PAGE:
MONROE - A member of Monroe County's Emergency Medical Authority has filed a complaint with the state's ethics board, citing a series of alleged protocol violations that he believes undermines the authority's official status.
In his letter to Theodore J. Benca, the ethics board's executive secretary, authority member Jan Jay, said amendments to the authority's article of incorporation were never filed with the state. They included reducing the board size from 11 to nine members and the elimination of term limits.
Further, Mr. Jay said the authority's member municipalities have not stayed current in addressing changes in authority membership and weighing in on the authority amendments through official resolutions that also must be filed with the state.
"The fact is, if you don't get resolutions signed by the whole group, you don't exist," Mr. Jay said in an interview.
A call to the ethics board was not returned yesterday.
Mr. Jay has been sparring with authority members over protocol issues since last fall. He lost a suit on the issue in the county's circuit court in December. Armed with new documents, Mr. Jay said he plans on appealing that decision.
Last week, at a special meeting called by Mr. Jay, the county's attorney, Philip Goldsmith, conceded some mistakes had been made in relation to filings of documents with the state, but ruled that it did not impact the authority's existence or actions.
The authority then voted 8-1 to give Mr. Goldsmith the authority to file all the proper documents with the state. Mr. Jay was the lone dissenter.
Yesterday, Mr. Goldsmith said that process is under way. But before he can file the documents, he needs to determine whether the authority placed an advertisement in the local newspaper after it passed its amendments, as required, Mr. Goldsmith said. If not, the ad would have to be placed before the documents are filed.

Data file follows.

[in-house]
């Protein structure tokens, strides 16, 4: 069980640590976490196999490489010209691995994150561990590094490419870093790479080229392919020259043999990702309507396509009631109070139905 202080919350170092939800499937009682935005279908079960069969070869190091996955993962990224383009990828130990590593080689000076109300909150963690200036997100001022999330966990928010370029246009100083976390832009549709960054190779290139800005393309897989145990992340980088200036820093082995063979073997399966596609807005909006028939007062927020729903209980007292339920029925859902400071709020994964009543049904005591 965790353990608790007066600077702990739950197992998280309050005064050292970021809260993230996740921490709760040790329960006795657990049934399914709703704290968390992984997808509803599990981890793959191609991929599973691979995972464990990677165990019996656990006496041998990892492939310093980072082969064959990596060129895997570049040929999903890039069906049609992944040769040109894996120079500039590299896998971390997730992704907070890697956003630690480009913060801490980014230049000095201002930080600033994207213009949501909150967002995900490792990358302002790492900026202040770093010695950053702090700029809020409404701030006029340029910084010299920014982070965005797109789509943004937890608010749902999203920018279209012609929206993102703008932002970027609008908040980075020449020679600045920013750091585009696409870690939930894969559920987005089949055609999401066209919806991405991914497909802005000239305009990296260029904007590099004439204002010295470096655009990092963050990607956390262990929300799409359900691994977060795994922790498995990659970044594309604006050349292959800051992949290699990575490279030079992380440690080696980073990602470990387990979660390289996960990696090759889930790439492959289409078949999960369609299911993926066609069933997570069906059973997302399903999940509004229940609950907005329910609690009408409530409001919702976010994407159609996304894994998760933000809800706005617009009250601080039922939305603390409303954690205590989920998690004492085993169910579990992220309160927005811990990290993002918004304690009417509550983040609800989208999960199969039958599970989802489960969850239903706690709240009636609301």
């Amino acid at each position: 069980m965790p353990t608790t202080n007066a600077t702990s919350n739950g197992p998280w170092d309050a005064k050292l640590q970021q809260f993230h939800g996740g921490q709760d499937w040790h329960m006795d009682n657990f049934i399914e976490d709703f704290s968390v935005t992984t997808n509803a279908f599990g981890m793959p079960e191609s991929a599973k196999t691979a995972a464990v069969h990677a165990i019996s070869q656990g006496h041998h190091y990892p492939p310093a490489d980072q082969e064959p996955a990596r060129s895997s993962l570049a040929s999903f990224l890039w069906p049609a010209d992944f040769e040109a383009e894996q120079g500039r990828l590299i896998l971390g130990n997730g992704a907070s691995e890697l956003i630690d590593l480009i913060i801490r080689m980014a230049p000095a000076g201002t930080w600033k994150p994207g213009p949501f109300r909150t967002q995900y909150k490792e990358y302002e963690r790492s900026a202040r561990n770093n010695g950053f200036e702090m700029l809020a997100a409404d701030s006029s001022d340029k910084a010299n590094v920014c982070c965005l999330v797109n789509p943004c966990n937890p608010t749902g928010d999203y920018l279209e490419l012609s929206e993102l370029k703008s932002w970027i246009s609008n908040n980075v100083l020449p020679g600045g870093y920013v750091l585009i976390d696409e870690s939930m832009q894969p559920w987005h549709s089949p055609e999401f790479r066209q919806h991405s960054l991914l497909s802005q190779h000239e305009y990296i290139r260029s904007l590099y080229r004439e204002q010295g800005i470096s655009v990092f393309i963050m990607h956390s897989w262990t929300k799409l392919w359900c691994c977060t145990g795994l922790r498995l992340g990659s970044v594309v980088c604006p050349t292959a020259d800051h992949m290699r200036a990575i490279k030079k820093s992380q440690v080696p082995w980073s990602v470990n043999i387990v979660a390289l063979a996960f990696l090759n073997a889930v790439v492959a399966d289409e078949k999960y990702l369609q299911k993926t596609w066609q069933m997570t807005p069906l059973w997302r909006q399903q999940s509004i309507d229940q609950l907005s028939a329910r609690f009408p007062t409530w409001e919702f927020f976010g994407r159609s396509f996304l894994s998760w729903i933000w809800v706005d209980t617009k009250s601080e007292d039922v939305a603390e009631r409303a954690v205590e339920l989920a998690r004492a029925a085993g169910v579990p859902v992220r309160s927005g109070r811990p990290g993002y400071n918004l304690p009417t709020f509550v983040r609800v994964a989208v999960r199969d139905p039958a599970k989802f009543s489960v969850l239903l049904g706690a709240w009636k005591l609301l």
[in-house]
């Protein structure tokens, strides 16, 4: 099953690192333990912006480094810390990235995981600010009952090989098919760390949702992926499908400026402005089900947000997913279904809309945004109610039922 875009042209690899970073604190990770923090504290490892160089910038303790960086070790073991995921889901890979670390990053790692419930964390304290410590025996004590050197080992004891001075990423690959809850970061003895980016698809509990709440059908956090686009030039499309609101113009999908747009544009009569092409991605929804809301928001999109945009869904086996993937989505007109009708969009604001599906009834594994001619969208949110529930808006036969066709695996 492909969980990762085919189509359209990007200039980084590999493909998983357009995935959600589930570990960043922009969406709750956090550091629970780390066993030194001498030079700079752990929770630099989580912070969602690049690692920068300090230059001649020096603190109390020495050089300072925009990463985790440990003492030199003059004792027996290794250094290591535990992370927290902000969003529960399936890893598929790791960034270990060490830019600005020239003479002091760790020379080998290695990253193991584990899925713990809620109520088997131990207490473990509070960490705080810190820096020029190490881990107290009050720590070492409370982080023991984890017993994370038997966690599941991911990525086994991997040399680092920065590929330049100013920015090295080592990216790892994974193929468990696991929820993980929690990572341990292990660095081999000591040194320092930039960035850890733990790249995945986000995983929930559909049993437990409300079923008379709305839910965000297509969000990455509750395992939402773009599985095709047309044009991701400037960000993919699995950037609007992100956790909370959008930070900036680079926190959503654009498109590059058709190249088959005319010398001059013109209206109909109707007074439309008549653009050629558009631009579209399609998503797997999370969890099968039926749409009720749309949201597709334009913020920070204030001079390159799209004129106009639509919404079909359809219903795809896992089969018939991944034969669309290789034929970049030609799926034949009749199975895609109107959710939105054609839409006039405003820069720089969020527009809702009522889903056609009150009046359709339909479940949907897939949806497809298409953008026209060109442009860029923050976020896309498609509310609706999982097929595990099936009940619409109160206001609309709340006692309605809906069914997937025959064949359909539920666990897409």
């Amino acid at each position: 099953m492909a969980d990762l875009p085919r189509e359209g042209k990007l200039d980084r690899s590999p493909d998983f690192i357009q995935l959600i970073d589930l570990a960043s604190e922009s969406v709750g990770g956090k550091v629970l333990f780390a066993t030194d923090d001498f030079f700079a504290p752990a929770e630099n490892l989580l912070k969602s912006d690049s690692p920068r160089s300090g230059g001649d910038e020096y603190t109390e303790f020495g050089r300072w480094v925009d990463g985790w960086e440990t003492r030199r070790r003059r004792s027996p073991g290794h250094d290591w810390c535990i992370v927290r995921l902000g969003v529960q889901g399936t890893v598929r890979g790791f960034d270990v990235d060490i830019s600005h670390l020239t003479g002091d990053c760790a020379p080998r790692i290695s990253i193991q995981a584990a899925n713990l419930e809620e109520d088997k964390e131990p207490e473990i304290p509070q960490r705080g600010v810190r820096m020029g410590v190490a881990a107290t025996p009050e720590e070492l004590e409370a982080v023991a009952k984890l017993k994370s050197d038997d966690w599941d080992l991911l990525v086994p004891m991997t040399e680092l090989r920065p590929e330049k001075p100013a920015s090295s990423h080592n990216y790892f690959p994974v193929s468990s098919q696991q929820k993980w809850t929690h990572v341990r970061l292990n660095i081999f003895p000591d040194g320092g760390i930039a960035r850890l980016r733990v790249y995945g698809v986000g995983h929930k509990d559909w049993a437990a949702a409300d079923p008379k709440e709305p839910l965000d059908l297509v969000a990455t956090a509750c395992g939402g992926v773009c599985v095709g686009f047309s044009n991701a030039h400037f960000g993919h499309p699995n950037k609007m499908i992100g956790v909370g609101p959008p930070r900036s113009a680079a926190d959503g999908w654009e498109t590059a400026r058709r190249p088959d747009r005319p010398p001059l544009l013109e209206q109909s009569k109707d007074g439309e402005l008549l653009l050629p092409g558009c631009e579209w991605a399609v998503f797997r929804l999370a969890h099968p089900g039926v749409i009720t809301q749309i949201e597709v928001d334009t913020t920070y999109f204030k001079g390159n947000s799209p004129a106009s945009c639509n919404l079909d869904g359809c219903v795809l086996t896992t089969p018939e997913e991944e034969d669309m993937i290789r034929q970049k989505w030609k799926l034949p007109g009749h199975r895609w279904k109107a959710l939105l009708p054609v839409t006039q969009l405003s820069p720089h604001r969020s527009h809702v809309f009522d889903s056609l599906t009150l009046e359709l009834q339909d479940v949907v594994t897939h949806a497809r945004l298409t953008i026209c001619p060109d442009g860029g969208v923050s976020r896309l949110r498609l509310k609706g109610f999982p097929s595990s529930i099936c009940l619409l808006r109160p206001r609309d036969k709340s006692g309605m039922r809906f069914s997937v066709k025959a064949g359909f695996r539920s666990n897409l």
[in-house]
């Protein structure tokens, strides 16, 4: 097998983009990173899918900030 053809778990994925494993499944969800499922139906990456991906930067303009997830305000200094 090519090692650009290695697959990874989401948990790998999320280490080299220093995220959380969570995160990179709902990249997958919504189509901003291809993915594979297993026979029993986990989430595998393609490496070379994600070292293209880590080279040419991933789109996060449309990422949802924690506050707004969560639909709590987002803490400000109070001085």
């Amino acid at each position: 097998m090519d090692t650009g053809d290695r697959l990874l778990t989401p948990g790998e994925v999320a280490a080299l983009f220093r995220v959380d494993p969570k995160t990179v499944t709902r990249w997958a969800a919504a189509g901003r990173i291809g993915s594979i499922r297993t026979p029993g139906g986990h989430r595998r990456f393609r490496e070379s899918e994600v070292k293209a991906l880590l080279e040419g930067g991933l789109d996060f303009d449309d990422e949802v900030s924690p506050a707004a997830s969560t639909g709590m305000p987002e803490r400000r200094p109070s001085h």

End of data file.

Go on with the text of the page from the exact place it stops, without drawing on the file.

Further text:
Mr. Goldmsith said the authority's secretary, Vickie Koczman, has resolutions from all the member municipalities endorsing the amendments on file.
Ms. Koczman concurred.
Mr. Jay also raised the issue of whether the county's municipalities are current in their membership in the authority. Letters to the authority from Bedford, Ash, and Ida townships and the village of Maybee in 2001 and 2002 indicated resolutions were passed by their boards to continue their membership in the authority for two years. No such letters have since been filed by any municipality, Mr. Jay said.
Mr. Goldsmith said member municipalities are not required to renew their memberships. Several years ago, Ms. Koczman asked the municipalities to update their status with the authority, resulting in the letters from Bedford, Ash, Ida, and Maybee, she said. She later learned the procedure was not necessary and did not contact other municipalities.
Only if a municipality withdraws is it required to inform the authority in writing, Mr. Goldsmith said. The city of Monroe is the only member to do so.
Mr. Jay is not alone in believing the authority is acting in an illegal manner.
"I think the board needs to be brought back to legal, and all the proper documents registered and put in place," said Mike Dyer, an authority member from 1995 to 2004. "And all the municipalities of Monroe County [need to be] filed with the EMA."
Michael Demski, the authority's chairman, said the matter is being addressed. In the meantime, Mr. Goldsmith made it clear the authority is OK to continue its mission of selecting a permanent ambulance service in the wake of Hart Medical EMS's departure in April.
"We had problems in the past but believe we're on the road to acting properly. The misfiling of the paperwork does not negate the existence of the board or actions the board is taking," Mr. Demski said.
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